|Publication number||US5147654 A|
|Application number||US 07/793,058|
|Publication date||Sep 15, 1992|
|Filing date||Nov 15, 1991|
|Priority date||Jul 23, 1990|
|Publication number||07793058, 793058, US 5147654 A, US 5147654A, US-A-5147654, US5147654 A, US5147654A|
|Inventors||Virgil A. Place, Patrick S. L. Wong, Brian L. Barclay, Jerry D. Childers|
|Original Assignee||Alza Corporation|
|Export Citation||BiBTeX, EndNote, RefMan|
|Patent Citations (23), Non-Patent Citations (8), Referenced by (54), Classifications (9), Legal Events (5)|
|External Links: USPTO, USPTO Assignment, Espacenet|
This application is a continuation-in-part of U.S. application Ser. No. 07/557,434 filed Jul. 23, 1990 and now abandoned and benefit of the filing date of said earlier filed application is claimed under 35 USC § 120. This application is related to U.S. Pat. No. 5,021,053 issued Jun. 4, 1991, and U.S. Pat. No. 5,053,032 issued Oct. 1, 1991. These patents are assigned of record to ALZA Corporation.
This invention pertains to an osmotic device for systemically delivering nicotine to a patient. More particularly, the invention relates to an osmotic device for systemically delivering nicotine base through the oral mucosal membranes of a patient.
Systemic delivery of nicotine has been suggested as a treatment for smoking cessation. See "Longterm Effects of Transdermal Nicotine Substitution in Behavioral Smoking Cessation, " G. Buchkremer et al, Abstracts 6th World Conference on Smoking and Health, Nov. 9-12, 1987, Tokyo, Japan and "Nicotine Replacement: The Role of Blood Nicotine Levels, Their Rate of Change, and Nicotine Tolerance," M. Russell, Nicotine Replacement: A Critical Evaluation, pp 79-83 (1988). To date, nicotine replacement for smoking cessation has taken two forms: nicotine-containing chewing gum and transdermal nicotine delivery systems. See for example U.S. Pat. Nos. 3,845,217; 3,901,248; 4,597,961 and 4,758,434. In summary, the prior art has taught both the transdermal delivery of nicotine and the trans-oral-mucosal membrane delivery of nicotine from chewing gum as an aid to smoking cessation.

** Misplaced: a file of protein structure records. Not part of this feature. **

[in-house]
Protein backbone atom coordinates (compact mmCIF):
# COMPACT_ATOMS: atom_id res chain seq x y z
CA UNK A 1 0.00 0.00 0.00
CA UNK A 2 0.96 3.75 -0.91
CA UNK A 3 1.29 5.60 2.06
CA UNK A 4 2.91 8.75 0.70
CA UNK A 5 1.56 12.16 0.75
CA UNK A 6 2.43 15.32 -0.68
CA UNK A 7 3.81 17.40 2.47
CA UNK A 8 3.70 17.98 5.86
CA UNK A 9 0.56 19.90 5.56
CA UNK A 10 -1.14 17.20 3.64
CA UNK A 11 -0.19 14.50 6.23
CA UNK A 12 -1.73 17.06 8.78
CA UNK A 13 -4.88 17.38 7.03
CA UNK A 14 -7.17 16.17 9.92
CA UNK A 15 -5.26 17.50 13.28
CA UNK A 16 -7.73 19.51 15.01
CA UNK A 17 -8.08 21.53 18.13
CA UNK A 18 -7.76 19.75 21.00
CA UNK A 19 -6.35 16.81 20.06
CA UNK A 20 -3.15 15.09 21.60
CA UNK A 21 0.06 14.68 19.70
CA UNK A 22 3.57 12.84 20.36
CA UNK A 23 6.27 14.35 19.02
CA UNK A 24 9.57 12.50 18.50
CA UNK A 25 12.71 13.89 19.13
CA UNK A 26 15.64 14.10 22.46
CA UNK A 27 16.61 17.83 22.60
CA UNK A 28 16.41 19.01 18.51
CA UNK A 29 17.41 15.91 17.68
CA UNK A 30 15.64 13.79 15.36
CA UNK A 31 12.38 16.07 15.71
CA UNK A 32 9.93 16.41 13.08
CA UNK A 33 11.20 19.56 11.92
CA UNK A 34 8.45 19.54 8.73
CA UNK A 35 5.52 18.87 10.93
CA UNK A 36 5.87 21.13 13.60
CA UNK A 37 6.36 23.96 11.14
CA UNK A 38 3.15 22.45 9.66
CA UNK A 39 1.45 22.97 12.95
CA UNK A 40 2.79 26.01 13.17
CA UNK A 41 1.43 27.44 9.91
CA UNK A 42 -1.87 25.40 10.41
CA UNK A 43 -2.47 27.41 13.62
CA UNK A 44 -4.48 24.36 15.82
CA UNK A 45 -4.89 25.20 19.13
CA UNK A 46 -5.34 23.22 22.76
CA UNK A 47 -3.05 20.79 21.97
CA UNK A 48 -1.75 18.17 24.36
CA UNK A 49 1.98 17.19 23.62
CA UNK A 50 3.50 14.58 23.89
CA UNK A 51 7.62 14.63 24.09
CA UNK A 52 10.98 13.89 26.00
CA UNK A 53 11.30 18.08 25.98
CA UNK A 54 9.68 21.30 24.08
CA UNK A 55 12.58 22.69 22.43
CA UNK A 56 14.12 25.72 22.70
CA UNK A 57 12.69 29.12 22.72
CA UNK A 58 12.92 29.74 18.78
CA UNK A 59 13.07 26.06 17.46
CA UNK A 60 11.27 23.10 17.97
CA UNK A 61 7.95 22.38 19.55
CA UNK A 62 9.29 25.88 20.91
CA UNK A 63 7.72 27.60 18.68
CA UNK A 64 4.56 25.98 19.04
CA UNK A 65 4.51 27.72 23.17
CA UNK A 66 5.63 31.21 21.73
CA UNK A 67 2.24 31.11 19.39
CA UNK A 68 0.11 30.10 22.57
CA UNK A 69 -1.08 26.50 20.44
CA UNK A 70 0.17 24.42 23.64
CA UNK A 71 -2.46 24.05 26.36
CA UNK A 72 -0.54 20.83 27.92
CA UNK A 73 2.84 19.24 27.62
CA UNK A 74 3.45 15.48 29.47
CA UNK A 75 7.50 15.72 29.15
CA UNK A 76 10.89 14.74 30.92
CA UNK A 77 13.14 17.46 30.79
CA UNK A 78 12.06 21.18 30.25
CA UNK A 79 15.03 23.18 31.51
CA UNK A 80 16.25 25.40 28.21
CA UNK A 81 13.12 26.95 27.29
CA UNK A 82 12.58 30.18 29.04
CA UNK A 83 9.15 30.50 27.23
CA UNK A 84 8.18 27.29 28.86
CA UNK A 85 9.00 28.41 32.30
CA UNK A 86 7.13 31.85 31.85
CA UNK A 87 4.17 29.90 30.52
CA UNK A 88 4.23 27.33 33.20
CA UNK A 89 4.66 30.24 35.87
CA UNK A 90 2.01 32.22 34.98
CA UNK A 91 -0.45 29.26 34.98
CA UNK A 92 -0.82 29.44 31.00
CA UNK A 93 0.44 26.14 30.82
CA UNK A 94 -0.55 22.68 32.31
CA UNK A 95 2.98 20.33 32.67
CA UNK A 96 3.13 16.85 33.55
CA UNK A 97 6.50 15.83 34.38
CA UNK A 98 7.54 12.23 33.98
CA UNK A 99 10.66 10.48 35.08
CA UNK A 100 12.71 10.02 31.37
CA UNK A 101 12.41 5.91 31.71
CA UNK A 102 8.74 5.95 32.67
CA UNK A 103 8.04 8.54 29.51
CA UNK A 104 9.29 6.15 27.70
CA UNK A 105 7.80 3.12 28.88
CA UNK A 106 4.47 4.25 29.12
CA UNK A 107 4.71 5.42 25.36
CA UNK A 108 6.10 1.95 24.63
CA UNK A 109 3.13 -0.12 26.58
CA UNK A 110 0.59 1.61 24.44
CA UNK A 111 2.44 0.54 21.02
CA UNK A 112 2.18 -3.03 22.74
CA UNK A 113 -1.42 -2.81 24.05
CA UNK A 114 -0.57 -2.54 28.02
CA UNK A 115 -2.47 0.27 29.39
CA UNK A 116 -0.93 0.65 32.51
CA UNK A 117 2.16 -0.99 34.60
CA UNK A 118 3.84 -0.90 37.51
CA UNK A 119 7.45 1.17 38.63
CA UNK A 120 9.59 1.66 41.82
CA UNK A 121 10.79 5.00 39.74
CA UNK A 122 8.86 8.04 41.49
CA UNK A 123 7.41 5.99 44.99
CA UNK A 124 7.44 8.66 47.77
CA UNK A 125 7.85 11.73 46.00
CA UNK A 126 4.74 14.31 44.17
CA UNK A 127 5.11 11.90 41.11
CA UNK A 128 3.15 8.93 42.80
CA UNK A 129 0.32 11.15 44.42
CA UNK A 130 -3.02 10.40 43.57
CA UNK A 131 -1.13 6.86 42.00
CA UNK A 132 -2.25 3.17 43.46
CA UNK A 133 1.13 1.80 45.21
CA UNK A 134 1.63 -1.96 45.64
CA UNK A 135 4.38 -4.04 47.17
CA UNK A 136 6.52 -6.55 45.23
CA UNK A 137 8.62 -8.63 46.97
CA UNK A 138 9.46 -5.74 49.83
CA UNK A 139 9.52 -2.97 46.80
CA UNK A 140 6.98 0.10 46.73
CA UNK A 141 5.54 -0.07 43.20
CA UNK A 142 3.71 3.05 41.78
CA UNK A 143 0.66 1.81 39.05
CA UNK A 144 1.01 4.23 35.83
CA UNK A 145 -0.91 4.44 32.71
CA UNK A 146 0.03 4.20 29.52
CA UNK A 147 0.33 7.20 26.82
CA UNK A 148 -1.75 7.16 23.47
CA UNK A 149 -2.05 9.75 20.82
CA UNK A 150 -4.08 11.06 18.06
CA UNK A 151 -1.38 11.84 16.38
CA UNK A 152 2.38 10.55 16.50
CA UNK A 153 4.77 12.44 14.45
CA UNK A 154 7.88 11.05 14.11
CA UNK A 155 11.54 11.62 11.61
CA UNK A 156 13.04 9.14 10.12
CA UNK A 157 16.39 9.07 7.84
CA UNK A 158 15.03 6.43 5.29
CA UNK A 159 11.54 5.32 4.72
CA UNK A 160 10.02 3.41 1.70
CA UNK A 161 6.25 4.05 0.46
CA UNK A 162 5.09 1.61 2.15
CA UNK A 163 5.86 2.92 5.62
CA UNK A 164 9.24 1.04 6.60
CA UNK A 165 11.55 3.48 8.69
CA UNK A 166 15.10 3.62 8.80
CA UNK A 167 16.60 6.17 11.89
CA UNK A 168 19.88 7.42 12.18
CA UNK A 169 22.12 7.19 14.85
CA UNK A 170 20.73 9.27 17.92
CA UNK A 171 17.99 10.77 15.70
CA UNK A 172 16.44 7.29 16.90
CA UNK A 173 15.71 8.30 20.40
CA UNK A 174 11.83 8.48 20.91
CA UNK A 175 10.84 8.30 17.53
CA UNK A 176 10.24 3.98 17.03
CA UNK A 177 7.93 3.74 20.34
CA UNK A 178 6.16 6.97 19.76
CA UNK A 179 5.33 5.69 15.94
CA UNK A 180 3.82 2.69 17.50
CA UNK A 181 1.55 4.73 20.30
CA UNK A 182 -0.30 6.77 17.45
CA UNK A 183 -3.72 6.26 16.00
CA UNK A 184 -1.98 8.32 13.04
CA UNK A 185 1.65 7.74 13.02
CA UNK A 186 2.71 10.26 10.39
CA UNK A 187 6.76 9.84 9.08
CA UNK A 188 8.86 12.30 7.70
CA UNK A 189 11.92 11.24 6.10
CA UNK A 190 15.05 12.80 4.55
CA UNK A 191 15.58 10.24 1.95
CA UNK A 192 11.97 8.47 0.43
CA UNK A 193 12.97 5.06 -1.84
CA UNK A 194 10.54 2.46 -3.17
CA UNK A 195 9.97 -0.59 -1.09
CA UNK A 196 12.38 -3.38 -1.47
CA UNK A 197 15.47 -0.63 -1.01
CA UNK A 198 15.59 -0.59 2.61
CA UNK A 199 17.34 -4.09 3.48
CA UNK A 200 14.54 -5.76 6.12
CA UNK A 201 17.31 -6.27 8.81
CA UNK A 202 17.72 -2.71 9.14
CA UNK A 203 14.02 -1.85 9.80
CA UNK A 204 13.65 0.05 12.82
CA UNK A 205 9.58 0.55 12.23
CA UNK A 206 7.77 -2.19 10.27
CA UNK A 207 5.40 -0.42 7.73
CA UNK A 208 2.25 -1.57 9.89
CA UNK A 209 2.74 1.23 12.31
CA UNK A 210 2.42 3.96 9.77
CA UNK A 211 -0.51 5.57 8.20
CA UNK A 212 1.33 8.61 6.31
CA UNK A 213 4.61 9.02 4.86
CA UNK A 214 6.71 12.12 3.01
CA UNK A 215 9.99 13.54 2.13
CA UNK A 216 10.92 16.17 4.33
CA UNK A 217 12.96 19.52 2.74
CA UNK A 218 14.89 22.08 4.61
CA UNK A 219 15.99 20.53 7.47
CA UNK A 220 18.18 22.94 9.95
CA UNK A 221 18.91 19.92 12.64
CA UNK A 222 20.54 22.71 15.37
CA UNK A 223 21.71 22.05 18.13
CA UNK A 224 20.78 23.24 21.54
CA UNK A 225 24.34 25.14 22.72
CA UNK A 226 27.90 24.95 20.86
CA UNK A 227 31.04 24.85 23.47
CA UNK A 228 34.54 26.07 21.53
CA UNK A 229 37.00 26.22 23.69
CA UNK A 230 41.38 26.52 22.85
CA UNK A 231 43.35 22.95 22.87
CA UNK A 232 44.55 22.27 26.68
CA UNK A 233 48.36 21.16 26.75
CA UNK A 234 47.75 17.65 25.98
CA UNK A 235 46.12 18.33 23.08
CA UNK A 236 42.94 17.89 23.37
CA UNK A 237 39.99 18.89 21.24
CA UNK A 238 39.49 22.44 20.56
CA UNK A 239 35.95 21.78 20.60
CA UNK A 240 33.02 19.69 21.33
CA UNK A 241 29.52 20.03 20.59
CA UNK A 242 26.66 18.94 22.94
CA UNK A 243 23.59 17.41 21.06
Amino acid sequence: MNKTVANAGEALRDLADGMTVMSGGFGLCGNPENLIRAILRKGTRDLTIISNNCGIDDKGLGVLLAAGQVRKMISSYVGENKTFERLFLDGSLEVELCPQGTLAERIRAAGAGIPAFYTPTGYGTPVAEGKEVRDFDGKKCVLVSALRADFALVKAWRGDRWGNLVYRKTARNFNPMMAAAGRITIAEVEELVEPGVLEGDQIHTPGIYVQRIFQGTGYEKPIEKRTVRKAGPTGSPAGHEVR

When administering nicotine buccally from a chewing gum (i.e., by absorption of the drug through the highly vascularized buccal tissues of the mouth), a number of conditions are present which make it difficult to effectively deliver the nicotine in a controlled and therapeutically effective amount for a prolonged period of time (e.g., for periods greater than several minutes). The rate and vigor of chewing can vary greatly from patient to patient, thereby making controlled delivery of the nicotine nearly impossible. A further problem with chewing gums is that the patient's jaws become tired after extended chewing. This severely limit the time period for nicotine delivery.